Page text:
"Crying is one of the highest devotional songs. One who knows crying knows spiritual practice. If you can cry with a pure heart nothing else compares to such a prayer. Crying includes all the principles of yoga. " - Kripalvananda
Swami Kripalvananda is the namesake inspiration for the well known Pennsylvania Kripalu Center for Yoga and Health. This Center was established by Amrit Desai, a disciple of Swami Kripalvananda and one of America's first major yoga influences. I don't know what Swami Kripalvananda intended by this statement and my searches for commentary on the passage has produced nothing of note. Nonetheless the passage has always hit me in a visceral way and has inspired reflection into its meaning.
Crying has always been a mainstay in my life. As a child I'd find myself crying at the first days of school, as a response to bullying, in front of a sunset or in the face of frustration. Before I learned to manage emotional energy in different ways I'd feel a good cry pent up for weeks until a tipping point would finally shove me off the edge of my containment into a bawling frenzy. It would be a relief to bleed the valve of my emotional pressure cooker despite how much I may have resisted the absolute abandon that would come with a deep wail.
t's somewhat of a miracle, in my opinion, that crying has become an essential part of my spirituality these days. It's no longer something that occurs spontaneously when I can hold back no longer, but instead something that I seek if I know it's been a while since my last release. I have a bit of an internal "cry-o-meter" and I make note if I feel the energy of a sob welling up in me. The need to cry can feel like an ache in my torso, an agitation clenched in my jaw, an anxiety lodged in my stomach. It can feel like the weak and struggling walk into the duties of my everyday life, or the mist of sullen eyes at a heart warming or wrenching scene in a movie. When the Deep Cry hearkens now, I don't question it. I catalyze it. Whether it's through contemplation on the things that I grieve or have hurt me lately or through a sad movie I get the energy moving through my body and out my eyes.
I've come to understand this movement of energy as natural as a deep releasing stretch, or a deep breath or the process of digestion and elimination. Crying is self care. Science theorizes that crying is a way to rid stress hormones from the body and also how the body produces natural pain killers in response to anticipated threat. It's also assumed that crying is a way our send social signals to those around us that we are in need. In other words crying can be seen as natural, adaptive and important. Much of our problem with crying comes from our cultural heritage and the association with this natural act with weakness. But remember it's no more weak to cry than it is to sneeze, stretch or poop!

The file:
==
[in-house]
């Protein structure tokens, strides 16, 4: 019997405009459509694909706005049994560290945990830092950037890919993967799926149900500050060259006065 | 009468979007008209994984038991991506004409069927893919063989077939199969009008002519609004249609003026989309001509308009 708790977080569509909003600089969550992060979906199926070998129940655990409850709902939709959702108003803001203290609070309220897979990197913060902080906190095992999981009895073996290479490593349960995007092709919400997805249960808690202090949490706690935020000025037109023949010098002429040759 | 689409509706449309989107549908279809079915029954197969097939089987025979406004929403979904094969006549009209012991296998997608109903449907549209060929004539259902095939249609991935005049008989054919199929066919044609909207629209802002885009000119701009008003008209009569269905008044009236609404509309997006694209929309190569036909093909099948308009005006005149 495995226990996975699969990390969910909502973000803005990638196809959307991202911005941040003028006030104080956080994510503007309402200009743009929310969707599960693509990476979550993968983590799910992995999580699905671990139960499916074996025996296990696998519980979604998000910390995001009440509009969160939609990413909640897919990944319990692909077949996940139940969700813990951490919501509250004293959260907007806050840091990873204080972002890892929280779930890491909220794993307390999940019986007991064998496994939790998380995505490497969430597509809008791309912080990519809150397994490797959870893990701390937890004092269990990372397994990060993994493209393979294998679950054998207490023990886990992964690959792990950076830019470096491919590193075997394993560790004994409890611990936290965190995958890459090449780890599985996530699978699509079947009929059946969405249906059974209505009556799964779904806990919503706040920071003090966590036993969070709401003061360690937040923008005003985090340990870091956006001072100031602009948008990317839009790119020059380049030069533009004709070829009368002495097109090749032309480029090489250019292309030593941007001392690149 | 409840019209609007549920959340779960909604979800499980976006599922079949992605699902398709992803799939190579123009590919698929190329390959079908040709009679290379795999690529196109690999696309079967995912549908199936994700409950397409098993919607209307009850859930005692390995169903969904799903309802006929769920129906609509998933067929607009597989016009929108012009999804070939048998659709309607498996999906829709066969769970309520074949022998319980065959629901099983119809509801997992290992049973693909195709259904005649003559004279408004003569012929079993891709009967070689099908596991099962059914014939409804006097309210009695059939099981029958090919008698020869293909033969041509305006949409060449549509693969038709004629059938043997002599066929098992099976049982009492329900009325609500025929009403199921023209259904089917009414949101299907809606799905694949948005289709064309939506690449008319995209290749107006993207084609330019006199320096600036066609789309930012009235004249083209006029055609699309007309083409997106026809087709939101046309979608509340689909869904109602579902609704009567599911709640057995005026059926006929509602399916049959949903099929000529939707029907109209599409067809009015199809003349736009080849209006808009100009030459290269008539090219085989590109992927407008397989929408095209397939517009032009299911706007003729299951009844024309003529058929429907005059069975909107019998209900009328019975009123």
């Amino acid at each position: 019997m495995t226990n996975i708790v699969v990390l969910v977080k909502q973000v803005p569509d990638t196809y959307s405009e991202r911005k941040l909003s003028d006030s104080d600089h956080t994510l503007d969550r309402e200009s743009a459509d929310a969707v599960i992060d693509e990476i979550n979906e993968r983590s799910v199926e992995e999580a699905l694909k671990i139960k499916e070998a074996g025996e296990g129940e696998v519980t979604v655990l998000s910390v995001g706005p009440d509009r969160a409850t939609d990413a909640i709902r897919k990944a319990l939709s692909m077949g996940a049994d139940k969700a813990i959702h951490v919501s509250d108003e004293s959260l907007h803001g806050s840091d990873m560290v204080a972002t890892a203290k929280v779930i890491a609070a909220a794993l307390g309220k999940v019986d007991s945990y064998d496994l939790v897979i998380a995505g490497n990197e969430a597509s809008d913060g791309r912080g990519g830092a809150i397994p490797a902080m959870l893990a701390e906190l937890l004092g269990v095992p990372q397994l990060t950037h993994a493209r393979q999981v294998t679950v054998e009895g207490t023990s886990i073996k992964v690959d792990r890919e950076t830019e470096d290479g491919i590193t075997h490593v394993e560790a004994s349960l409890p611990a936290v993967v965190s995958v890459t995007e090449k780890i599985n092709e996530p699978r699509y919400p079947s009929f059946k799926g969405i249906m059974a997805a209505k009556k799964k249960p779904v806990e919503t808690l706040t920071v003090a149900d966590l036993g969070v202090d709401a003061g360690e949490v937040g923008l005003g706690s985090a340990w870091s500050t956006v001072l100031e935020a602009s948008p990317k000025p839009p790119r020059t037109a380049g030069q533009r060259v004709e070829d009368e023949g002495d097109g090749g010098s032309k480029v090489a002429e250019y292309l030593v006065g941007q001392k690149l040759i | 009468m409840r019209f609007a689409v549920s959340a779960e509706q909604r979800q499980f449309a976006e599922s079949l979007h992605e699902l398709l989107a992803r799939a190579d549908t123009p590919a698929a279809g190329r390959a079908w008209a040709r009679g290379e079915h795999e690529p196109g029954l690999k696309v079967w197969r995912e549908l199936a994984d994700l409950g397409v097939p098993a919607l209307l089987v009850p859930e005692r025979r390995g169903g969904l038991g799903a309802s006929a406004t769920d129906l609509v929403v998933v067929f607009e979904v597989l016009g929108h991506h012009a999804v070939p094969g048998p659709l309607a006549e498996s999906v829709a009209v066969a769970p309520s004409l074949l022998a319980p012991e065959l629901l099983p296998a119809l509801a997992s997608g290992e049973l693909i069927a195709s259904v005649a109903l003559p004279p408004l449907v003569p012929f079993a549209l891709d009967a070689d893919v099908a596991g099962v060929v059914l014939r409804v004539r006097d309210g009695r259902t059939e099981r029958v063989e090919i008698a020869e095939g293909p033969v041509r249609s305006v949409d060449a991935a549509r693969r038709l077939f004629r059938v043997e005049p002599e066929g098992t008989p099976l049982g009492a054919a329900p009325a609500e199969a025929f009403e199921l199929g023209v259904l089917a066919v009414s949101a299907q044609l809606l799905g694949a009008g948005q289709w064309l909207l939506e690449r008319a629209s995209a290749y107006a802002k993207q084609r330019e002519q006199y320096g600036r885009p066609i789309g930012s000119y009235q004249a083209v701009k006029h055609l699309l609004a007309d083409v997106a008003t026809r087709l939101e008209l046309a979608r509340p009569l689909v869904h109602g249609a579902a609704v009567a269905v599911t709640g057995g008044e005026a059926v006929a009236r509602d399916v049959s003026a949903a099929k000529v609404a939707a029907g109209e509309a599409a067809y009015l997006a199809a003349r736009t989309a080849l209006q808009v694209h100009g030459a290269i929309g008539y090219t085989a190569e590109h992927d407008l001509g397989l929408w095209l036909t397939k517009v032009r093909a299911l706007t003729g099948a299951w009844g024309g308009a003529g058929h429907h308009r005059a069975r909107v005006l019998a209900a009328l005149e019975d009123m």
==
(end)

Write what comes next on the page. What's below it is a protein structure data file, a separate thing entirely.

Swami Kripalu's passage about crying is a much needed affirmation of the act. Not only is it natural, but, as he claims, it is spiritual. For me, spiritual means part of a process of connecting to life and recognizing my place amidst the interdependent web of existence. So if crying is spiritual then, for me, it is because it helps me connect to my life force and my place as a natural being. When I cry I am connected to feeling in my body, I am allowing this feeling to be as it is and move as it wants to move. Sound familiar? I don't know what Swami Kripalu may hold as the principles of yoga, but certainly I hold allowing authentic and natural feeling to be alive in my body to be one of them. In any pose I'm coming home to the present moment, which can only be known in my body and I'm sensing for the truth of my experience in that moment and through that pose. When I meet that truth sometimes it holds emotional content - fear trembling in my bones, anger burning in my muscles or a deep sob throbbing subtly in my chest. In this moment of yoga, as with crying, I sit amidst the natural truth of my body. Both are infused with the qualities of authenticity - mind and ego relax their grip for a few short moments.
So crying, like yoga, can invoke authentic feeling in the body. It can help us to merge with genuine internal experience, feel and express that experience. But why might crying be considered a devotional song? This is highly nuanced and personal I think. Certainly, as I engage with my life force as a spiritual practice, and I come to know it through yoking the mind and the body I then can see my own small and natural existence as part of something larger. My own biology is part of a much larger biosphere. My authentic expression of movement and feeling is like a voice in a larger symphony. I sing the song of my authentic expression, a holy mark on the fabric of a larger tapestry. When I cry I lay myself bare at the altar of my humanity - to me, bearing my own naked nature is the epitome of devotion to the intelligence that births me moment to moment. It says to my life force "I am here and I am yours". I don't need a figurehead in the sky in order for me to yield in devotion to what wants to happen within the borders of my sacred vessel. What I do need, however, is a yoga practice that serves as a moving prayer in honour the untamed, dancing landscape of my inner life - one that includes a deep cry as the holy and wild phenomenon that it can be.